Please use this identifier to cite or link to this item: http://hdl.handle.net/2440/116885
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Type: Journal article
Title: Current and future antimicrobial resistance issues for the Australian pig industry
Author: Abraham, S.
O'Dea, M.
Page, S.
Trott, D.
Citation: Animal Production Science, 2017; 57(12):2398-2407
Publisher: CSIRO Publishing
Issue Date: 2017
ISSN: 1836-0939
1836-5787
Statement of
Responsibility: 
S. Abraham, M. O’Dea, S.W. Page and D.J. Trott
Abstract: Antimicrobial use and antimicrobial resistance (AMR) in intensive pig production and its potential impacts to human and animal health are very much under the spotlight, both internationally, and within Australia. While the majority of AMR of medical importance is associated with the exclusive use of antimicrobials in humans, resistance in zoonotic foodborne pathogens such as Salmonella and Campylobacter, and livestock commensal bacteria such as Escherichia coli and Enterococcus spp., is under increased scrutiny. This is primarily due to the current reliance on many of the same drug classes as used in human medicine for treatment and control of bacterial diseases of livestock. Furthermore, the development of multidrug resistance in pathogens such as enterotoxigenic E. coli may drive off-label use of critically important drug classes such as 3rd-generation cephalosporins. This could lead to the emergence and amplification of resistance genes of potential public health significance in both pathogens and commensal bacteria. Livestock-associated and community-associated methicillin-resistant Staphylococcus aureus has also recently been detected in Australian pigs as a result of human-to-animal transmission and are a potential public health issue for in-contact piggery workers. Australia is in a unique position compared with many of its international trading partners due to its isolation, ban on importation of livestock and conservative approach to antimicrobial registration, including reservation of the fluoroquinolone class for use in humans and companion animals only. Cross-sectional AMR surveys of pathogens and commensals in healthy pigs have identified only low frequency of resistance to critically important drug classes. Nevertheless, resistance to critically important antimicrobials has emerged and careful antimicrobial stewardship is required to ensure that these low levels do not increase. In this report, we review AMR of significance to the Australian pig industry and identify potential prevention and control measures.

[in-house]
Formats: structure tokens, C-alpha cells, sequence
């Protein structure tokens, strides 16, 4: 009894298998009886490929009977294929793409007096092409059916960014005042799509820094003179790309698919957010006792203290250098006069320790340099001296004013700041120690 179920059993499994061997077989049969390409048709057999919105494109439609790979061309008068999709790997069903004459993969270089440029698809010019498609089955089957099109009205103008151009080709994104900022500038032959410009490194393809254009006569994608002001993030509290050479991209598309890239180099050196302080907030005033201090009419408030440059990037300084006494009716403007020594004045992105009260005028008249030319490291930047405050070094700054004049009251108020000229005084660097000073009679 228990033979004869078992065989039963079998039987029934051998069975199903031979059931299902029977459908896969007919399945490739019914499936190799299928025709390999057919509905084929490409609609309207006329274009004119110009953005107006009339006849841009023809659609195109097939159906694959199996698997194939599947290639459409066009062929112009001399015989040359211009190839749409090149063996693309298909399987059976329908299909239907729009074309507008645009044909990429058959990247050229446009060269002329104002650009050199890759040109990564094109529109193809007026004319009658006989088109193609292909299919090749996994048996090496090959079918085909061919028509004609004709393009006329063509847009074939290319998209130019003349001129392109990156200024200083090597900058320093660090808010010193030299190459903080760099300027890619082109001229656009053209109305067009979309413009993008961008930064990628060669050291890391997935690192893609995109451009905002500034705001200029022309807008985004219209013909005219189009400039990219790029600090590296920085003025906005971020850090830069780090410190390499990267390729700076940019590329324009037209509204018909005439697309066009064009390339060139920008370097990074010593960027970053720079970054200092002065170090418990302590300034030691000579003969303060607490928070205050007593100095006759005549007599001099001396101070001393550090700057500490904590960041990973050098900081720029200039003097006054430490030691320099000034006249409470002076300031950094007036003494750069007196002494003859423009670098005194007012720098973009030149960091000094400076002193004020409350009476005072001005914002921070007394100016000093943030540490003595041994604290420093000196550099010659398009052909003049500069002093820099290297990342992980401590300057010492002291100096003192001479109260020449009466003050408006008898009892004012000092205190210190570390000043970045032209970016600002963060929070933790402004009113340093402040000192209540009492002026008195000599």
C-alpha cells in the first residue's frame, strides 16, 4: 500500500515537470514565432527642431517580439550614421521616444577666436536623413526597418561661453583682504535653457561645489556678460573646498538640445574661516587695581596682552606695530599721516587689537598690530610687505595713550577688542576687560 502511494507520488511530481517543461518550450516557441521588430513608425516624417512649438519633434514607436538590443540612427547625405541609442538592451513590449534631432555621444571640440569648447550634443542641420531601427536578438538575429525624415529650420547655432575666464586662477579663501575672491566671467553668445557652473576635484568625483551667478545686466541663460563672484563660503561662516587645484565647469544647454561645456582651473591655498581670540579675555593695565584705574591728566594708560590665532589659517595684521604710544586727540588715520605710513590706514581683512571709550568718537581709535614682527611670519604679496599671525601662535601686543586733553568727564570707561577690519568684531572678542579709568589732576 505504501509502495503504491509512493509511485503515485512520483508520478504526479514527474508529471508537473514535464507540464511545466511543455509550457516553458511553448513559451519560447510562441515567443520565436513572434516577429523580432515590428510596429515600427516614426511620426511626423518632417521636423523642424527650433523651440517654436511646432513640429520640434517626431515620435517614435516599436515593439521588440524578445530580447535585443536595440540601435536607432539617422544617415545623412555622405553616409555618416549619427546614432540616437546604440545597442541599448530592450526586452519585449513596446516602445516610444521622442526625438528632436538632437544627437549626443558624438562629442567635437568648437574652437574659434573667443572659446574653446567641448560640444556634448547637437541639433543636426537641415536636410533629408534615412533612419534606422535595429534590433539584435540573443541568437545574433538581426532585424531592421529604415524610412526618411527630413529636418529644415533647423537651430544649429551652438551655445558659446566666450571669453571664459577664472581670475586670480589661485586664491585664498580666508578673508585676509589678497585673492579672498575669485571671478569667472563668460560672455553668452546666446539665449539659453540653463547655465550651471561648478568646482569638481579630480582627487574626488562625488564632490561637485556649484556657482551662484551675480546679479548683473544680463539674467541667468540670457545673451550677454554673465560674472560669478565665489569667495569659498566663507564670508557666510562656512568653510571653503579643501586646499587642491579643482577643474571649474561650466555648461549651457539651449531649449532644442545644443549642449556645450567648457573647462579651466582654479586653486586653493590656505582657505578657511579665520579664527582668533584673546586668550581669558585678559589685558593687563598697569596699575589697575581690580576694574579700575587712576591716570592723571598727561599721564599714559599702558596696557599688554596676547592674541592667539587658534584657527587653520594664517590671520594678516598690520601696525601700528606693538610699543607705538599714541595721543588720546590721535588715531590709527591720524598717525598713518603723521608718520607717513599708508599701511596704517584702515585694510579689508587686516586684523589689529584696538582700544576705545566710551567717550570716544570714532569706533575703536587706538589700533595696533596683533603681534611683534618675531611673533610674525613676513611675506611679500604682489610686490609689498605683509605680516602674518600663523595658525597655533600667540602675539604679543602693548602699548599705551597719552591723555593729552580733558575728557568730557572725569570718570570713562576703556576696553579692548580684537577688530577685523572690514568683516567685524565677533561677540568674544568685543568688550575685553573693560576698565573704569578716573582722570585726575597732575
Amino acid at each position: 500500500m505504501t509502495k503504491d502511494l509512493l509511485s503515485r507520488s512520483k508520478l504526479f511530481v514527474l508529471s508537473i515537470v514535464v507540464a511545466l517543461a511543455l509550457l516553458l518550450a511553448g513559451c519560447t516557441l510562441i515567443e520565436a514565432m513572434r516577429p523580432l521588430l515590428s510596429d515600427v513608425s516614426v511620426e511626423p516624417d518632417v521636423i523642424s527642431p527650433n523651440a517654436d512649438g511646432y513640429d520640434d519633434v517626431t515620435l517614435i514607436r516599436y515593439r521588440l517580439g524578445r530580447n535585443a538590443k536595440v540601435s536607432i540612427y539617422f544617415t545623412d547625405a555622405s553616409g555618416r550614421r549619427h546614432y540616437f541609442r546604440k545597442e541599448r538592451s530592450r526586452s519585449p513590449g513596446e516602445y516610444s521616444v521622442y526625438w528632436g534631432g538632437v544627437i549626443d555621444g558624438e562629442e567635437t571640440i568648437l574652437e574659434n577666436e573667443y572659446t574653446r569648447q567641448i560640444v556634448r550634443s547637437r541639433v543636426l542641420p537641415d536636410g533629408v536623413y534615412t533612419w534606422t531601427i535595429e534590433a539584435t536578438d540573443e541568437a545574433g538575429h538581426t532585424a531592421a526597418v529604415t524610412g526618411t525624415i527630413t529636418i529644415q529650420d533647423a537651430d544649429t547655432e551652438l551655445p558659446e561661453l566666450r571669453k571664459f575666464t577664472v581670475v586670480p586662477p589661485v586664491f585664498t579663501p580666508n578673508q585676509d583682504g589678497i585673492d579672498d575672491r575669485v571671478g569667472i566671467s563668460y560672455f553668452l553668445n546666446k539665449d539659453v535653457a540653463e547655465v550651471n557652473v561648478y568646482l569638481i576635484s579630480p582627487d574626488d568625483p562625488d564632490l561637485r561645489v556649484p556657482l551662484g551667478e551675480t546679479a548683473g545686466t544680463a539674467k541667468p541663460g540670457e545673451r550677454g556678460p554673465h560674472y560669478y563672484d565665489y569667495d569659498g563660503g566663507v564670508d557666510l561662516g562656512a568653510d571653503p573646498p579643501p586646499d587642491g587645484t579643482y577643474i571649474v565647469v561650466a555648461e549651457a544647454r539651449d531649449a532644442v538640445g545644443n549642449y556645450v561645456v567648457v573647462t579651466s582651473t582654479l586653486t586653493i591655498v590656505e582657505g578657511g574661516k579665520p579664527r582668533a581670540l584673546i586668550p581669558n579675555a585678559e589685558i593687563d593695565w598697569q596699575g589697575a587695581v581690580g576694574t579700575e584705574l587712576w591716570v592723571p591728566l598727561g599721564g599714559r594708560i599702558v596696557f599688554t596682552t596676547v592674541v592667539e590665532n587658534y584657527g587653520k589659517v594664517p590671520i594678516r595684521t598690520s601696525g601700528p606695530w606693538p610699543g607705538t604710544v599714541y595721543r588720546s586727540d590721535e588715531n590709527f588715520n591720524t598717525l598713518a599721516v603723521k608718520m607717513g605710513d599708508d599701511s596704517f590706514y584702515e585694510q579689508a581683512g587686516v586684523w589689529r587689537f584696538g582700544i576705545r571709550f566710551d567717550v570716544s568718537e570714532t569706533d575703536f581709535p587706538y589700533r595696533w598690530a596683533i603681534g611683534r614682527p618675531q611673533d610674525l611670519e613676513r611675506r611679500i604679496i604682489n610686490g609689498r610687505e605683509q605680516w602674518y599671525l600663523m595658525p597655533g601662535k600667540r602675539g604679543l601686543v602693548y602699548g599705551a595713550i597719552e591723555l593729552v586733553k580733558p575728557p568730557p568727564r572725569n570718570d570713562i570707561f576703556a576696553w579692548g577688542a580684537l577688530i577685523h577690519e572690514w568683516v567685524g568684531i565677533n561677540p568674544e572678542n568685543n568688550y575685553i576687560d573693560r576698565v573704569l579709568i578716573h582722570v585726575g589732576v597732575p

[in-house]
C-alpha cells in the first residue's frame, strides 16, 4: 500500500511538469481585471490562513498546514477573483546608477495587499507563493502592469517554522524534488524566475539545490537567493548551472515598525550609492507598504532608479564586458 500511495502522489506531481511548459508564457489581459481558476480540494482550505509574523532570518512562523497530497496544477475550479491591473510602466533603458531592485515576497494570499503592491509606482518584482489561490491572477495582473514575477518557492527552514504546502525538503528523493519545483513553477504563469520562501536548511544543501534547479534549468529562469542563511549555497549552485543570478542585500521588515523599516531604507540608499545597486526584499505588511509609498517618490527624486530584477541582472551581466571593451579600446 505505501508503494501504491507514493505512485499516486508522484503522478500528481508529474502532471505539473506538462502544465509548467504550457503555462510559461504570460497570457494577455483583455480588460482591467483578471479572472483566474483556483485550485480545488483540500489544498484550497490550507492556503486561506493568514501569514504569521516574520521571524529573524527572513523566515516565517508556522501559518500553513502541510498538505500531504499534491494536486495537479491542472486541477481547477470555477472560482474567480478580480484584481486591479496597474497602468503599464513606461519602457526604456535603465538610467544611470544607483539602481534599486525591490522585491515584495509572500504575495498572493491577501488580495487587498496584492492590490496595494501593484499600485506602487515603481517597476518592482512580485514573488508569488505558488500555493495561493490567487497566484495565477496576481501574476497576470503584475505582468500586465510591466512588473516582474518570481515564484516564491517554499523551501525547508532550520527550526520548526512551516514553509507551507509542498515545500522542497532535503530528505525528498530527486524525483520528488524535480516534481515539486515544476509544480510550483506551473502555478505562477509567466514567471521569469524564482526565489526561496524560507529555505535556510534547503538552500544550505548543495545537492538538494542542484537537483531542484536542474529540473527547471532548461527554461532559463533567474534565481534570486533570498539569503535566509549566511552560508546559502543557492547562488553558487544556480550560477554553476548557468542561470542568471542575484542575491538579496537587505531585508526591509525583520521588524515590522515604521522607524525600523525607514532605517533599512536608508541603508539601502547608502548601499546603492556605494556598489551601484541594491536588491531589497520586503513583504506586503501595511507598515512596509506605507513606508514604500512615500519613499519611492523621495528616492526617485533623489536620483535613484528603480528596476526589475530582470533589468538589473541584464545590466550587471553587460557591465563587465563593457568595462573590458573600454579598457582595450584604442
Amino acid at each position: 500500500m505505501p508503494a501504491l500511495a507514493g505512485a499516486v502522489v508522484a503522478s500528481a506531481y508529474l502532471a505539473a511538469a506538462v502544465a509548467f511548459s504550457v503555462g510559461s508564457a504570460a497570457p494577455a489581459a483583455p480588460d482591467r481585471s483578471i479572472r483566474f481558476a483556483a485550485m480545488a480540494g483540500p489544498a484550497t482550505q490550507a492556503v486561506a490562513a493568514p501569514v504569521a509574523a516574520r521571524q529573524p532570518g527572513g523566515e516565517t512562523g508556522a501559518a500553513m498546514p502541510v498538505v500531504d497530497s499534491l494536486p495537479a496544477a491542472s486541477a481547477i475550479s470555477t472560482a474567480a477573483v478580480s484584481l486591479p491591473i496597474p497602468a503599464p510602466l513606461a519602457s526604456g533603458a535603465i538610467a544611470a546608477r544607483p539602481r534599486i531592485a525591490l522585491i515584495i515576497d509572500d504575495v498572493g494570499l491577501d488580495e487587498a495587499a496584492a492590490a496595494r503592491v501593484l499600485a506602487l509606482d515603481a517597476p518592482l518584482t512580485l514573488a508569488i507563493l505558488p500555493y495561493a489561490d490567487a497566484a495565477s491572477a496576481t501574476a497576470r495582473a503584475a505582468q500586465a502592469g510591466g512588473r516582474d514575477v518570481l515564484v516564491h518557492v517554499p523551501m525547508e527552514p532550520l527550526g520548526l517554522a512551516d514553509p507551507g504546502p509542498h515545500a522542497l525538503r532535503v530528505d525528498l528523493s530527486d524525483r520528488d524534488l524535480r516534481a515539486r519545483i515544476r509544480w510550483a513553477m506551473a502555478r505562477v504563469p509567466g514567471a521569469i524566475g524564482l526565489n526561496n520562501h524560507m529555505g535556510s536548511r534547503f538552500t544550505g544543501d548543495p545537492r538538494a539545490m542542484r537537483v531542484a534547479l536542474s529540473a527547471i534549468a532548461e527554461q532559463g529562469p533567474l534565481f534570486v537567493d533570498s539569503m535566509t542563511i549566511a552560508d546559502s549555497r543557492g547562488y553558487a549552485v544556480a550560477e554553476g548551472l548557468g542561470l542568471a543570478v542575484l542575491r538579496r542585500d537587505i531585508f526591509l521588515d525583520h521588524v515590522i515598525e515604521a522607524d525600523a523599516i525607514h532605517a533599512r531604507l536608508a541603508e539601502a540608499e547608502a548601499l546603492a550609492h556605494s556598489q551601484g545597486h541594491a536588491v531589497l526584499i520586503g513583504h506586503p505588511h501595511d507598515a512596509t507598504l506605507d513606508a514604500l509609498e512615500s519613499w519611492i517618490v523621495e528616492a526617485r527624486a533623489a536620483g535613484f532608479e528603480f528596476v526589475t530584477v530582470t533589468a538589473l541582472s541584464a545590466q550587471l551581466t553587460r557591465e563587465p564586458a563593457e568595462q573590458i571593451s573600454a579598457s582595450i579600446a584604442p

Keywords: Antimicrobial stewardship; pig production; prudent use
Rights: Journal compilation © CSIRO 2017
RMID: 0030085629
DOI: 10.1071/AN17358
Appears in Collections:Animal and Veterinary Sciences publications

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